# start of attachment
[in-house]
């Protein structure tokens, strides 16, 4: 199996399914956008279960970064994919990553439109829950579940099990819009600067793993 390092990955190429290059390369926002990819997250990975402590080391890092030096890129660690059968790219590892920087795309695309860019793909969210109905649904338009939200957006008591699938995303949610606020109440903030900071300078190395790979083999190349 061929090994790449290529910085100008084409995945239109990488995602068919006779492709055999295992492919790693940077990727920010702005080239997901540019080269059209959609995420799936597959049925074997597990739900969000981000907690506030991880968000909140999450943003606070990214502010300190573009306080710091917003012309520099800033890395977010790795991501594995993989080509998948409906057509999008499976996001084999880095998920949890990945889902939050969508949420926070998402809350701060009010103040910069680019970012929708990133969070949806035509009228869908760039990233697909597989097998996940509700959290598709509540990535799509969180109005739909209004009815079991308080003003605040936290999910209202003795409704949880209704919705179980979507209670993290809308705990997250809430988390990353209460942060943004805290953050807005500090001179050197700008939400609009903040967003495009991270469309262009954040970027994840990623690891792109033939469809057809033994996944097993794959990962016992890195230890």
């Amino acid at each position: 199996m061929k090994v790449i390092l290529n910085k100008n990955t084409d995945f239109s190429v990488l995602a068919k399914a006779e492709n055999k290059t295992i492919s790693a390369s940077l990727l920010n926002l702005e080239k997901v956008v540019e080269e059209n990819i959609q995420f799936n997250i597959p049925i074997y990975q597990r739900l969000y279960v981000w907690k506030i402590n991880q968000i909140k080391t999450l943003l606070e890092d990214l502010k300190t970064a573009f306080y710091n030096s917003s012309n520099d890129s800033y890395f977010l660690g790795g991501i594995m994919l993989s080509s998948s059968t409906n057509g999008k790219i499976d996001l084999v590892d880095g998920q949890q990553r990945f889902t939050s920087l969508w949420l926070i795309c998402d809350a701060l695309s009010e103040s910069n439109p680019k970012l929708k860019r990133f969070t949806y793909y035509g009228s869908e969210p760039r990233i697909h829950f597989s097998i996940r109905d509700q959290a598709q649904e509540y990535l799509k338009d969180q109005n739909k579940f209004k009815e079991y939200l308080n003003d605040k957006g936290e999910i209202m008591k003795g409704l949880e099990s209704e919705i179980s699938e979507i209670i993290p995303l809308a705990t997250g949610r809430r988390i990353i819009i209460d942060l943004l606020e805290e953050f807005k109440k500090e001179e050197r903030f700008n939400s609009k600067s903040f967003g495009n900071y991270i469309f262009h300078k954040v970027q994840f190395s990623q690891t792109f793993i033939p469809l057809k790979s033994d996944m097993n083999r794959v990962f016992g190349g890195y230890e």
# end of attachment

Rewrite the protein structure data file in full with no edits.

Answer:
[in-house]
């Protein structure tokens, strides 16, 4: 199996399914956008279960970064994919990553439109829950579940099990819009600067793993 390092990955190429290059390369926002990819997250990975402590080391890092030096890129660690059968790219590892920087795309695309860019793909969210109905649904338009939200957006008591699938995303949610606020109440903030900071300078190395790979083999190349 061929090994790449290529910085100008084409995945239109990488995602068919006779492709055999295992492919790693940077990727920010702005080239997901540019080269059209959609995420799936597959049925074997597990739900969000981000907690506030991880968000909140999450943003606070990214502010300190573009306080710091917003012309520099800033890395977010790795991501594995993989080509998948409906057509999008499976996001084999880095998920949890990945889902939050969508949420926070998402809350701060009010103040910069680019970012929708990133969070949806035509009228869908760039990233697909597989097998996940509700959290598709509540990535799509969180109005739909209004009815079991308080003003605040936290999910209202003795409704949880209704919705179980979507209670993290809308705990997250809430988390990353209460942060943004805290953050807005500090001179050197700008939400609009903040967003495009991270469309262009954040970027994840990623690891792109033939469809057809033994996944097993794959990962016992890195230890």
């Amino acid at each position: 199996m061929k090994v790449i390092l290529n910085k100008n990955t084409d995945f239109s190429v990488l995602a068919k399914a006779e492709n055999k290059t295992i492919s790693a390369s940077l990727l920010n926002l702005e080239k997901v956008v540019e080269e059209n990819i959609q995420f799936n997250i597959p049925i074997y990975q597990r739900l969000y279960v981000w907690k506030i402590n991880q968000i909140k080391t999450l943003l606070e890092d990214l502010k300190t970064a573009f306080y710091n030096s917003s012309n520099d890129s800033y890395f977010l660690g790795g991501i594995m994919l993989s080509s998948s059968t409906n057509g999008k790219i499976d996001l084999v590892d880095g998920q949890q990553r990945f889902t939050s920087l969508w949420l926070i795309c998402d809350a701060l695309s009010e103040s910069n439109p680019k970012l929708k860019r990133f969070t949806y793909y035509g009228s869908e969210p760039r990233i697909h829950f597989s097998i996940r109905d509700q959290a598709q649904e509540y990535l799509k338009d969180q109005n739909k579940f209004k009815e079991y939200l308080n003003d605040k957006g936290e999910i209202m008591k003795g409704l949880e099990s209704e919705i179980s699938e979507i209670i993290p995303l809308a705990t997250g949610r809430r988390i990353i819009i209460d942060l943004l606020e805290e953050f807005k109440k500090e001179e050197r903030f700008n939400s609009k600067s903040f967003g495009n900071y991270i469309f262009h300078k954040v970027q994840f190395s990623q690891t792109f793993i033939p469809l057809k790979s033994d996944m097993n083999r794959v990962f016992g190349g890195y230890e």